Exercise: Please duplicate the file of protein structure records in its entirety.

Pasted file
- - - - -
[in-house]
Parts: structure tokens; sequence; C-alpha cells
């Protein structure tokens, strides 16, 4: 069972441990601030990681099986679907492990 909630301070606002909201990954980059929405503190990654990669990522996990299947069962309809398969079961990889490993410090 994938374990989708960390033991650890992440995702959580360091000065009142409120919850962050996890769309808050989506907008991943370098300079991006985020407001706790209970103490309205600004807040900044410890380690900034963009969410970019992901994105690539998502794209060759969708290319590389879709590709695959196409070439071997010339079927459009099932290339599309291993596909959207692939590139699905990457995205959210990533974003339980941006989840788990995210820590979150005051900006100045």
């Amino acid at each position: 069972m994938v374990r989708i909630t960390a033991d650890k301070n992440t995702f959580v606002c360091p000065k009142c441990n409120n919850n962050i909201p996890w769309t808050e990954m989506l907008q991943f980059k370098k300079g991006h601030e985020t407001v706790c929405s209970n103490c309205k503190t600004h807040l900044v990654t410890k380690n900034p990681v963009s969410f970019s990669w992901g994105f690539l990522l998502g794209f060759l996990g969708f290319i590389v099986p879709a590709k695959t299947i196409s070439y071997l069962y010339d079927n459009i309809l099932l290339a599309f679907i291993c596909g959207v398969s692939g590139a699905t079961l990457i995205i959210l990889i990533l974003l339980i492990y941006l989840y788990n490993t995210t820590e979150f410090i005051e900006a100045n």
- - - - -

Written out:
[in-house]
Parts: structure tokens; sequence; C-alpha cells
């Protein structure tokens, strides 16, 4: 069972441990601030990681099986679907492990 909630301070606002909201990954980059929405503190990654990669990522996990299947069962309809398969079961990889490993410090 994938374990989708960390033991650890992440995702959580360091000065009142409120919850962050996890769309808050989506907008991943370098300079991006985020407001706790209970103490309205600004807040900044410890380690900034963009969410970019992901994105690539998502794209060759969708290319590389879709590709695959196409070439071997010339079927459009099932290339599309291993596909959207692939590139699905990457995205959210990533974003339980941006989840788990995210820590979150005051900006100045």
């Amino acid at each position: 069972m994938v374990r989708i909630t960390a033991d650890k301070n992440t995702f959580v606002c360091p000065k009142c441990n409120n919850n962050i909201p996890w769309t808050e990954m989506l907008q991943f980059k370098k300079g991006h601030e985020t407001v706790c929405s209970n103490c309205k503190t600004h807040l900044v990654t410890k380690n900034p990681v963009s969410f970019s990669w992901g994105f690539l990522l998502g794209f060759l996990g969708f290319i590389v099986p879709a590709k695959t299947i196409s070439y071997l069962y010339d079927n459009i309809l099932l290339a599309f679907i291993c596909g959207v398969s692939g590139a699905t079961l990457i995205i959210l990889i990533l974003l339980i492990y941006l989840y788990n490993t995210t820590e979150f410090i005051e900006a100045n």